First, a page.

Thyroid function tests are blood tests to check if your thyroid gland is working properly. It is done to screen for and diagnose thyroid disorders, and to monitor treatment for hypothyroidism (underactive thyroid gland) or hyperthyroidism (overactive thyroid gland).
- Thyroid function tests are blood tests to check if your thyroid gland is working properly. It is done to screen for and diagnose thyroid disorders, and to monitor treatment for hypothyroidism (underactive thyroid gland) or hyperthyroidism (overactive thyroid gland).
- Thyroid hormones help regulate the body’s metabolism (that is, how the body functions).
- There are several different types of thyroid function tests which may be carried out. Interpreting all the different tests is complicated as there are various conditions which can change the level of these hormones.
- Usually the first test to assess thyroid function is a blood test which measures the hormone called thyroid-stimulating hormone (TSH), in your blood.
- In addition to measuring TSH, thyroid function tests also check the levels of the thyroid hormones, triiodothyronine (T3) and thyroxine (T4), in the blood.
- To perform a thyroid function test, a blood sample is drawn from a vein in the arm, and collected in a tube. This tube is sent to the laboratory for analysis.
What is a thyroid function blood test?
- There are several different types of thyroid function tests which may be carried out.
- The commonly ordered thyroid function blood test measures the level of thyroid stimulating hormone (TSH), triiodothyronine (T3) and thyroxine (T4).
- TSH (or thyroid stimulating hormone) is made by the pituitary gland located in your brain. TSH is the pituitary gland’s messenger — it tells the thyroid gland to start making thyroid hormone (T3 and T4). If too much T3 and T4 are being produced by the thyroid then this causes negative feedback on the pituitary gland and less TSH is produced. If too little T3 and T4 are being produced then TSH production increases. In healthy people this system regulates itself perfectly. However in thyroid or pituitary diseases the system gets unbalanced.
- T3 (or triiodothyronine) is produced by the thyroid gland. It makes up less than 10% of what we call thyroid hormone, but it is potent and is thought to cause most, if not all, the effects of thyroid hormones.
- T4 (or free thyroxine) is also is produced by the thyroid gland. T4 makes up nearly all of what we call thyroid hormone.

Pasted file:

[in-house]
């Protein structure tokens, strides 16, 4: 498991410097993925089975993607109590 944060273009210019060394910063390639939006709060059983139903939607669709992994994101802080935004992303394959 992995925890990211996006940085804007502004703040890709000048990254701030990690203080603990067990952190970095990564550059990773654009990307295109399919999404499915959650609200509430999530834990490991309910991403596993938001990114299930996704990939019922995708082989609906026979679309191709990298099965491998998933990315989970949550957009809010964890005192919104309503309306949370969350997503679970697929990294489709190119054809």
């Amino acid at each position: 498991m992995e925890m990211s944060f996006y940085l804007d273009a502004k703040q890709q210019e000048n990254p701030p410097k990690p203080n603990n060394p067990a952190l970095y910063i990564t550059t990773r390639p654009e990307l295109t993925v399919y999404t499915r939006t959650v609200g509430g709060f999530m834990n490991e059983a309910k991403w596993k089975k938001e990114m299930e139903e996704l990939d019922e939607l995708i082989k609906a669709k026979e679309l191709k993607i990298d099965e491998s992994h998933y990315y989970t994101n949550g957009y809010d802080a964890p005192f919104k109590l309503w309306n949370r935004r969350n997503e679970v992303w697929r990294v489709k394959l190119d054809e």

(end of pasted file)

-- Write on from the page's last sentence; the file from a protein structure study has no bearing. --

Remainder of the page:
When is a thyroid function test done?
- A thyroid function test is requested in a variety of situations, for example:
- If you are suspected of having problems with your thyroid gland such as if you have signs or symptoms of an underactive thyroid gland (hypothyroidism) or an overactive thyroid gland (hyperthyroidism).
- If you are suspected of having problems with your pituitary gland.
- If you are taking medicines that can affect your thyroid function such as amiodarone and lithium.
- If you are pregnant.
- If you are suspected of having infertility problems (women).
- To monitor your response if you are taking thyroid medication such as thyroxine.
How to prepare for the test
For the most part, you do not need to do anything before having this test.
- Some medicines may change the result of the thyroid function test. Tell your doctor about all prescription and non-prescription medication (such as herbal products) you take.
- If you are taking thyroid medicines, tell your doctor when you took your last dose. Your doctor may request that you to stop taking thyroid medicines temporarily before having this test.
How is the sample collected for testing
A blood sample is taken by a needle placed in a vein in the arm. An elastic band is wrapped around your upper arm. It may feel tight. You may feel nothing at all from the needle, or you may feel a quick sting or pinch.The blood sample is collected in a tube, which is sent to the laboratory for analysis.
Your doctor will discuss the results of your thyroid function test with you.
An abnormal TSH usually indicates a deficiency or an excess of thyroid hormones available to the body but it does not indicate the reason why. An abnormal TSH result is usually followed by additional testing of FT4 and/or FT3 to investigate the cause.
- A high TSH result:
- Often means an underactive thyroid gland (hypothyroidism).
- In rare situations, a high TSH result can indicate a problem with the pituitary gland, such as a tumour.
- Can also occur in people with underactive thyroid glands who have been receiving too little thyroid hormone medication.
- A low TSH result:
- Can indicate an overactive thyroid gland (hyperthyroidism) or damage to the pituitary gland that prevents it from producing TSH.
- Can also occur in people with an underactive thyroid gland who are receiving too much thyroid hormone medication.
The following is further reading that gives you more information on thyroid function tests. Be aware that websites from other countries may contain information that differs from New Zealand recommendations.